The IMF is an organization of 188 member countries. Established in 1945, its role is to promote international monetary cooperation, exchange stability, and orderly exchange arrangements; to foster economic growth and high levels of employment; and to provide temporary financial assistance to countries, helping to ease their balance of payments adjustment. Since the IMF was established, its purposes—as set out in its Articles of Agreement—have remained unchanged, while its operations—surveillance, financial assistance, and technical assistance—have evolved to meet the changing needs of its members.
Key activities are:
- Surveillance of economies: To maintain stability and prevent crises in the international monetary system, the IMF reviews national, regional, and global economic and financial developments through a formal system known as surveillance. The IMF provides advice to its 188 member countries, encouraging them to adopt policies that foster economic stability, reduce their vulnerability to economic and financial crises, and raise living standards. It provides regular assessment of global prospects in its World Economic Outlook and of capital markets in its Global Financial Stability Report, as well as publishing a series of regional economic outlooks.
- Financial assistance: IMF financing is available to give member countries the breathing room they need to correct balance of payments problems. A policy program supported by IMF financing is designed by the national authorities in close cooperation with the IMF, and continued financial support is generally conditional on effective implementation of this program. The IMF responded quickly to the global economic crisis, bringing lending commitments to a record level of US$335 billion by April 2012. In addition, the global financial safety net was strengthened with a general allocation of Special Drawing Rights (SDRs) of about US$250 billion in August 2009. The allocation helped strengthen the external financial position of every member country and as a group, low-income countries’ foreign exchange reserves were bolstered by more than US$18 billion.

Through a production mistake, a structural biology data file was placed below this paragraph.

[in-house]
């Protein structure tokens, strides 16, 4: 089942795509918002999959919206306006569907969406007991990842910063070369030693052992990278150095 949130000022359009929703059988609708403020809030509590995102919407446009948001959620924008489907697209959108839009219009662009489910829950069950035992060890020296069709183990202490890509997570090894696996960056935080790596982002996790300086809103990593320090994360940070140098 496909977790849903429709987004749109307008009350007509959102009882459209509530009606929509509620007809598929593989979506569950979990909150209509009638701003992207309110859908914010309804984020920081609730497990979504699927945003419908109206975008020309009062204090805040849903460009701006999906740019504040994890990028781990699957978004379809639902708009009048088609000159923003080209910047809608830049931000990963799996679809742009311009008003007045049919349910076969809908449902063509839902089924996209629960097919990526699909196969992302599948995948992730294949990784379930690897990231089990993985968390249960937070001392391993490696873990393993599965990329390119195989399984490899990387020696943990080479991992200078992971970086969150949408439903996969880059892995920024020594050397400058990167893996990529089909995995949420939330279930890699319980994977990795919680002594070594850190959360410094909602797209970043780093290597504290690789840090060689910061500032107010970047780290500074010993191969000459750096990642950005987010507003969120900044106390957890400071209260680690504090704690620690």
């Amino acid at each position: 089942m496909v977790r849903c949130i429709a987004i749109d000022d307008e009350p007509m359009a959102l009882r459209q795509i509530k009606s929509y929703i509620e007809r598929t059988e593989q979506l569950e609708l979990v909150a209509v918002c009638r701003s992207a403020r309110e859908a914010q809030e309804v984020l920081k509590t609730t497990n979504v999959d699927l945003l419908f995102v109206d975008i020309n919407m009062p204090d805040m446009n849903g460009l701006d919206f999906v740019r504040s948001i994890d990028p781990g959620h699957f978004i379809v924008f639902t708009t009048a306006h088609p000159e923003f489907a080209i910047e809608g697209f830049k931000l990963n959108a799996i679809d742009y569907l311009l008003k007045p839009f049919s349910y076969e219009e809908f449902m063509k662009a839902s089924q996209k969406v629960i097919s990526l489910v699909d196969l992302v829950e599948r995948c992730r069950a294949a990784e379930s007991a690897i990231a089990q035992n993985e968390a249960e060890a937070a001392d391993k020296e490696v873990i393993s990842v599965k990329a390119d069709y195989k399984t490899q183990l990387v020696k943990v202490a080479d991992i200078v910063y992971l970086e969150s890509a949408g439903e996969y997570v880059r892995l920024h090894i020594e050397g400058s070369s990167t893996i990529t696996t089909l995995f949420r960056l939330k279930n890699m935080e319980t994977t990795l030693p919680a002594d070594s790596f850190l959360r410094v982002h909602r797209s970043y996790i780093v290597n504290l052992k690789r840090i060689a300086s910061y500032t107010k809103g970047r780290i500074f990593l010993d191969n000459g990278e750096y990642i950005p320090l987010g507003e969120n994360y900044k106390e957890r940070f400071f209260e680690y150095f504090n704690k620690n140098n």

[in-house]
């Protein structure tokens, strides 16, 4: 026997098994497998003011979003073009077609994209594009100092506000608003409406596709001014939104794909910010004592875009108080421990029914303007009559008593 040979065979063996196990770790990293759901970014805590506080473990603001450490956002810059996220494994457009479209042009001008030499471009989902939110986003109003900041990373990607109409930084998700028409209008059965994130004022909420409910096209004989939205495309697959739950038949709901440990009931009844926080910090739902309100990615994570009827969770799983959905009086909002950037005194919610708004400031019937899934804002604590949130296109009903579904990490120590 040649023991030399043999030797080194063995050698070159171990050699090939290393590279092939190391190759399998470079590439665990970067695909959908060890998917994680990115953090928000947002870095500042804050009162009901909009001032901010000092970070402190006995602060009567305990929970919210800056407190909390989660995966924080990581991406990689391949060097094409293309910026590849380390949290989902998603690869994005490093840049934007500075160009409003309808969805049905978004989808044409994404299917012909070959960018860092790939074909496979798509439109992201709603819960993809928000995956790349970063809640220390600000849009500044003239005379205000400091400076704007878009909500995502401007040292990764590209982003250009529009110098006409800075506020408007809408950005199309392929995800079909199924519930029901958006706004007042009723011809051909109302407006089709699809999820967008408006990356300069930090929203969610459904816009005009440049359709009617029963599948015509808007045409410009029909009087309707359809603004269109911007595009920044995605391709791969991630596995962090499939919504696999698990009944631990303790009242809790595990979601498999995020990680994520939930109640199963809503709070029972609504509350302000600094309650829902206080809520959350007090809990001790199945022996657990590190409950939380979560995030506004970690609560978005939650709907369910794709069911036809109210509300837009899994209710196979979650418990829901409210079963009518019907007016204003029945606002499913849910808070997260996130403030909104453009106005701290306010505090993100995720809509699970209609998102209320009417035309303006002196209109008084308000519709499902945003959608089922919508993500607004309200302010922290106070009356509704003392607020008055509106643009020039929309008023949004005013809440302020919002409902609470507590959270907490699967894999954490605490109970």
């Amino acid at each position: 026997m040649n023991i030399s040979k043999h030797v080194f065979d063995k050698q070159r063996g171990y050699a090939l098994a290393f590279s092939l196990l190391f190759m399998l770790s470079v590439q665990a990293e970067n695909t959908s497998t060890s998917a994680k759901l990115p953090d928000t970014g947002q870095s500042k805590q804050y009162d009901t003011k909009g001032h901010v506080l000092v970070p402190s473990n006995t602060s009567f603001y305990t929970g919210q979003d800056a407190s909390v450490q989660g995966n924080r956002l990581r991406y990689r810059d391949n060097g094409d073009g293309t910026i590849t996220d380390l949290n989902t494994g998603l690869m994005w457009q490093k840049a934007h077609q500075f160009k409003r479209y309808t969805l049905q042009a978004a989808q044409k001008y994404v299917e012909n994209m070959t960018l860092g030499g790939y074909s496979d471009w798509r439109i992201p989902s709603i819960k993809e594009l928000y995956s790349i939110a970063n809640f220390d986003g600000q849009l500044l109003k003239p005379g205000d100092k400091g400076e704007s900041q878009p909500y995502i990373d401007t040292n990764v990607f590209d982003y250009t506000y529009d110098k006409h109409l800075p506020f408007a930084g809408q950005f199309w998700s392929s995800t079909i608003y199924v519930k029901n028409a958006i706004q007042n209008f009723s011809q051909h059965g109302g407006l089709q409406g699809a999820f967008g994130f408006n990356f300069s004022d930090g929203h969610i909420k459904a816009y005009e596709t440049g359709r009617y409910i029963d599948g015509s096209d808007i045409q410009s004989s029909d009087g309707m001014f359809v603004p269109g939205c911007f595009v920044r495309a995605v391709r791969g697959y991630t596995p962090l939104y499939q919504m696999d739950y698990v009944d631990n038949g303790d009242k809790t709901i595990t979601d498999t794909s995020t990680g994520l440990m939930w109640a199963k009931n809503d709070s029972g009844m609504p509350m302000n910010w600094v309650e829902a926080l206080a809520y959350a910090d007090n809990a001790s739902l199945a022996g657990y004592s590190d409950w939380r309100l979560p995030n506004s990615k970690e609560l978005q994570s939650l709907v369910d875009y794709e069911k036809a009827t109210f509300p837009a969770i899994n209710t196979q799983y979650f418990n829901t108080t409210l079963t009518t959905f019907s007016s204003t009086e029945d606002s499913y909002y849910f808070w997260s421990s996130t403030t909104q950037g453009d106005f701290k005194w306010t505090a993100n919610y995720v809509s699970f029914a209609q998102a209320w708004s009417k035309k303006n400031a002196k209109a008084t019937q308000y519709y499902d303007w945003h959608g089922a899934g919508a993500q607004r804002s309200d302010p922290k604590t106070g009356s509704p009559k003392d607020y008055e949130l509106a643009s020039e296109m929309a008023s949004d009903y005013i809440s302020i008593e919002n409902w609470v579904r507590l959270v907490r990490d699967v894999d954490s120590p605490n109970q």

- Technical assistance: Technical assistance is a core IMF activity with a focus on public financial management, tax policy and administration, central bank operations, financial sector supervision, and statistics.
For more information: www.imf.org
The IMF is not mandated to develop dedicated TCB programs or provide project support. Rather, the IMF collaborates with other organizations, including as part of the Aid for Trade initiative and the Enhanced Integrated Framework for the Least Developed Countries. The IMF also works with other agencies to help bring the MDGs to fruition. The IMF’s main contribution lies in promoting macroeconomic and financial stability—a crucial foundation for poverty reduction and economic growth. It is a necessary complement to efforts by others who have a more direct role in addressing the specific trade development needs of developing countries, helping them become full and active players in and beneficiaries of the multilateral trading system.
For more information: www.imf.org
The IMF collaborates actively with the World Bank, the regional development banks, the WTO, UN entities, and other international bodies. It also interacts with think-tanks, parliamentarians, and civil society.
The IMF contributes actively to the Enhanced Integrated Framework for trade-related technical assistance, which aims to assist low-income countries expand their participation in the global economy. The recipient country is fully involved in the entire process of technical assistance, from identification of need to implementation, monitoring, and evaluation.
TCB activities in this guide
- Economic growth and poverty reduction through trade
- Assistance to governments on trade liberalization
- Advice and assistance on improving the effectiveness of tax and customs administration
- Support for countries facing difficulties because of multilateral trade liberalisation